According to the National Retail Federation, almost 70 percent of Americans plan to celebrate the holiday, up from about 64 percent last year. It’s the highest percentage in a decade, said BIGresearch, the research team in Columbus, Ohio, that performed the consumer survey.
Folks will shell out an average of $72 this year for decorations, costumes and candy, up from about $66 last year. Total Halloween spending should top $6.86 billion, compared to the $5.8 billion in 2010, the NRF says.
Why is this happening? Because even when the economy is bad, feel-good holidays like this typically do very well. Halloween makes people happy — so they’ll spend money on it.
One of the true beauties about Halloween is that there are rarely markdowns on big-ticket items. This is because most costumes don’t get old. If they don’t sell the witch’s hats this year, they’ll put them in storage and sell them next year.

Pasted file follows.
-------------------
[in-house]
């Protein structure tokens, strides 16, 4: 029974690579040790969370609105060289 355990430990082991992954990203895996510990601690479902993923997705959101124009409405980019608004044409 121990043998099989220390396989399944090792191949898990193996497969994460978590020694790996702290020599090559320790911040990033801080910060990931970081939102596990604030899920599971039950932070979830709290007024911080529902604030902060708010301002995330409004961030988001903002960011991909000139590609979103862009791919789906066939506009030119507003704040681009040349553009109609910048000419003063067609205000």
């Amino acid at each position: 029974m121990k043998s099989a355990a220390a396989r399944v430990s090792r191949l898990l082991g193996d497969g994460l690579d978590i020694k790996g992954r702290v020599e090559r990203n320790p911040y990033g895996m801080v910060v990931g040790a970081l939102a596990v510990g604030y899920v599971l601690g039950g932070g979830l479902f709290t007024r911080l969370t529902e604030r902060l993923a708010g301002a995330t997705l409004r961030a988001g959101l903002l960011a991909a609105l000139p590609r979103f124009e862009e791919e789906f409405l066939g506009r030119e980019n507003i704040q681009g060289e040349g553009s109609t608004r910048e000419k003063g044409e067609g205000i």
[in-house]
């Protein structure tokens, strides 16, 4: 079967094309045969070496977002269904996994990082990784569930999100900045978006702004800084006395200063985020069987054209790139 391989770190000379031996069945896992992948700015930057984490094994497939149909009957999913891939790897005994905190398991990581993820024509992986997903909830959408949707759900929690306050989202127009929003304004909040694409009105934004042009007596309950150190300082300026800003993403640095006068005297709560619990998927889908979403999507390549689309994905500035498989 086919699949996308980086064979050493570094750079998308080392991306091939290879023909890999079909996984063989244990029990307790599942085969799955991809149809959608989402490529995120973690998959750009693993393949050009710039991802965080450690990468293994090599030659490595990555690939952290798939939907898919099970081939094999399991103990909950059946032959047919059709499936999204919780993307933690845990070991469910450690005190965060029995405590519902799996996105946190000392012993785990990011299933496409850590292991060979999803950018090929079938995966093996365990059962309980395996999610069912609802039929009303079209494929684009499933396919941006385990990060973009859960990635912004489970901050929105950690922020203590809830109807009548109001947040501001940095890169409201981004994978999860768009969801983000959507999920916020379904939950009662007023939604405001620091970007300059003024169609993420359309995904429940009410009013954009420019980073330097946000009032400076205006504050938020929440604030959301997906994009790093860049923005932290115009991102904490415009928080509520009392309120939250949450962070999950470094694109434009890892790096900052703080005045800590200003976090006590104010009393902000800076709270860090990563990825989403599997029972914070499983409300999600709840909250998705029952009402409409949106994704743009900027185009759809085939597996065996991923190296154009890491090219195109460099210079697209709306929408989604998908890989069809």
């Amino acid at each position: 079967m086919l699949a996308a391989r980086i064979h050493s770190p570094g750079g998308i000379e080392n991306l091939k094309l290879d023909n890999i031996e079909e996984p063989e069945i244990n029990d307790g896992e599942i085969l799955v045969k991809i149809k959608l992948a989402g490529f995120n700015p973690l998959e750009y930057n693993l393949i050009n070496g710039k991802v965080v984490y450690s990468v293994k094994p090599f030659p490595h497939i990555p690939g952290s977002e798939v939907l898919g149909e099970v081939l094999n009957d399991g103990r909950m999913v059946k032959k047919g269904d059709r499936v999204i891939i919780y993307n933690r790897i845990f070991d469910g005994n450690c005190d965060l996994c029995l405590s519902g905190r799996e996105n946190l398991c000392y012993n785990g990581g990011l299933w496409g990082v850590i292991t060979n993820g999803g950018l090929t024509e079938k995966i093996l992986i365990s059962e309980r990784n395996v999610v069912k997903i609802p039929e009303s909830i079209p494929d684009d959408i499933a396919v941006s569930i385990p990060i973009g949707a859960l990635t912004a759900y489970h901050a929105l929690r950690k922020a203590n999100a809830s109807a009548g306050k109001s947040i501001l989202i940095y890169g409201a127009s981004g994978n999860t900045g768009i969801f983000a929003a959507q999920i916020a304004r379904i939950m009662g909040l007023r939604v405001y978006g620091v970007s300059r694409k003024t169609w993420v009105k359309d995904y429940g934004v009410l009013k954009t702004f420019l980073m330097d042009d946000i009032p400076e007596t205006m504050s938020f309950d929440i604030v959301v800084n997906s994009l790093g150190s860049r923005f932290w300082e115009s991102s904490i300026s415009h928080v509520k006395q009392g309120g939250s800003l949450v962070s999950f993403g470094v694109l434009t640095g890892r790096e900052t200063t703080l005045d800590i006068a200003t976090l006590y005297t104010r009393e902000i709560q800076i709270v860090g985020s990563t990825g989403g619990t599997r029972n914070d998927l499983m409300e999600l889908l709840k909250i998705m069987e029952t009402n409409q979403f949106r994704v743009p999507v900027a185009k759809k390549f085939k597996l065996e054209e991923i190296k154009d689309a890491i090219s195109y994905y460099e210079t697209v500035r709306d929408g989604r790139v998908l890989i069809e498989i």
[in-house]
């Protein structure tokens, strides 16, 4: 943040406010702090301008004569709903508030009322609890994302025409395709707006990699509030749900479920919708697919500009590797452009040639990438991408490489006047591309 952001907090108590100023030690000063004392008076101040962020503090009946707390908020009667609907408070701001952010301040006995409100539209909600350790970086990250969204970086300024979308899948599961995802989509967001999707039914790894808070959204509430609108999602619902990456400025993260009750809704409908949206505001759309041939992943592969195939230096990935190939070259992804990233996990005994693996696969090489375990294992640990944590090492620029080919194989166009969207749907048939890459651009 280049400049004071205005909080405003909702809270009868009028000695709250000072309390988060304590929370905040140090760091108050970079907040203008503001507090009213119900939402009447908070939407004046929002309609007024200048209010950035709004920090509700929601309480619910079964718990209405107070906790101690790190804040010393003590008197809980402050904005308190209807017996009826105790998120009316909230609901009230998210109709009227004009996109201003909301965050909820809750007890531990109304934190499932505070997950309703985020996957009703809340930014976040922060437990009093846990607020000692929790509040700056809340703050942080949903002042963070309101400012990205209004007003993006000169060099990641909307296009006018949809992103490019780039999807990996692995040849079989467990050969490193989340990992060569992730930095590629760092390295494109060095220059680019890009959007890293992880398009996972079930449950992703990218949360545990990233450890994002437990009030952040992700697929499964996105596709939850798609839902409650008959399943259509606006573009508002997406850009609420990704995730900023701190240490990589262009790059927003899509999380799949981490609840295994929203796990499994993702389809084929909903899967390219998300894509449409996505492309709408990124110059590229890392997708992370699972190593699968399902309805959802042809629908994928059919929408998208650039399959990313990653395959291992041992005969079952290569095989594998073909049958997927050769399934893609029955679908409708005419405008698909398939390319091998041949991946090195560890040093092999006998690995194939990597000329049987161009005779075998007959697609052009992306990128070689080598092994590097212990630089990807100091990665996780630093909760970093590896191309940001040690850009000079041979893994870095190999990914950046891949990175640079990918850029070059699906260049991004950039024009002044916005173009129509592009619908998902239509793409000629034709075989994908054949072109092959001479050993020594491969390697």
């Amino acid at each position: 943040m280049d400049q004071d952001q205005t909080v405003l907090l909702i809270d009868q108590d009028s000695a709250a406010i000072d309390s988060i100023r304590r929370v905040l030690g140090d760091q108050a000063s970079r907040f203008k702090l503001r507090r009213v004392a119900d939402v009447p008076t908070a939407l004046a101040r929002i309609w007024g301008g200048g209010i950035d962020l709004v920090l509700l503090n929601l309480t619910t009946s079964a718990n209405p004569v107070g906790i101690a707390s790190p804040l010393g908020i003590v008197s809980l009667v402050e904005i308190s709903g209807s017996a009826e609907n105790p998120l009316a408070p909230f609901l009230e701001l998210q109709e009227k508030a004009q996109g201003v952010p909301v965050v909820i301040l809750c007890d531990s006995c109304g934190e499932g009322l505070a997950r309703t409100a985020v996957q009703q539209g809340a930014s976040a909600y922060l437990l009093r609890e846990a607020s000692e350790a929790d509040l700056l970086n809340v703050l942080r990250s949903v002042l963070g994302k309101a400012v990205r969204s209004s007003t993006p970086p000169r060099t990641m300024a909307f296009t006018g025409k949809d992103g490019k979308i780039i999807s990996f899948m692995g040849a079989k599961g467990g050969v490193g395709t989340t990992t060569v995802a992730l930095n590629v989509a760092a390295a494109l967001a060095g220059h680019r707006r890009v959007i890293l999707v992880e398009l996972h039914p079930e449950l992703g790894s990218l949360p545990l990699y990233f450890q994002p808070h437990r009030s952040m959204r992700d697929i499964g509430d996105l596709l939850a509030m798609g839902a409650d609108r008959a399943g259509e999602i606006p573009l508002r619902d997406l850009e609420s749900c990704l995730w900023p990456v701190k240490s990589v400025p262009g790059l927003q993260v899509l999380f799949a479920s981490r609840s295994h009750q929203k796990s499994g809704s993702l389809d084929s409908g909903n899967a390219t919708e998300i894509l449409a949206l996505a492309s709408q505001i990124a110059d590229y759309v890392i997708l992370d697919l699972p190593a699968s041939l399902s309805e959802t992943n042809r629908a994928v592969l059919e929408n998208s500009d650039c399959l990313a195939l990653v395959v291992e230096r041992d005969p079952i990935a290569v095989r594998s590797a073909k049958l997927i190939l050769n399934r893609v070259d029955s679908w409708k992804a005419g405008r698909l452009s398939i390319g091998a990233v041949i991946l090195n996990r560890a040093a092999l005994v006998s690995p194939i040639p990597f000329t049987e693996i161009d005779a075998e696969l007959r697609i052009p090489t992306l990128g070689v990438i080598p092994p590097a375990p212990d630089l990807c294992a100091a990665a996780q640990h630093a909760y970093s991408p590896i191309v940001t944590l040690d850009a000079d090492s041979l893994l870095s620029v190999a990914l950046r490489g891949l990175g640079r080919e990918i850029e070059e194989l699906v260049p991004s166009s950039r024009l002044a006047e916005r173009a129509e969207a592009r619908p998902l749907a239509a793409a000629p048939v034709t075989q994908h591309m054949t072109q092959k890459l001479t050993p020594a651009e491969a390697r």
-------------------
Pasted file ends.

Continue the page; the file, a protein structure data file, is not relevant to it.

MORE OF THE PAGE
Halloween does not have a shelf life. It’s also not a holiday shoppers can wait until the last minute to prepare for. If shoppers don’t buy early, they won’t get what they want.
Source: Post Gazzette, September 2011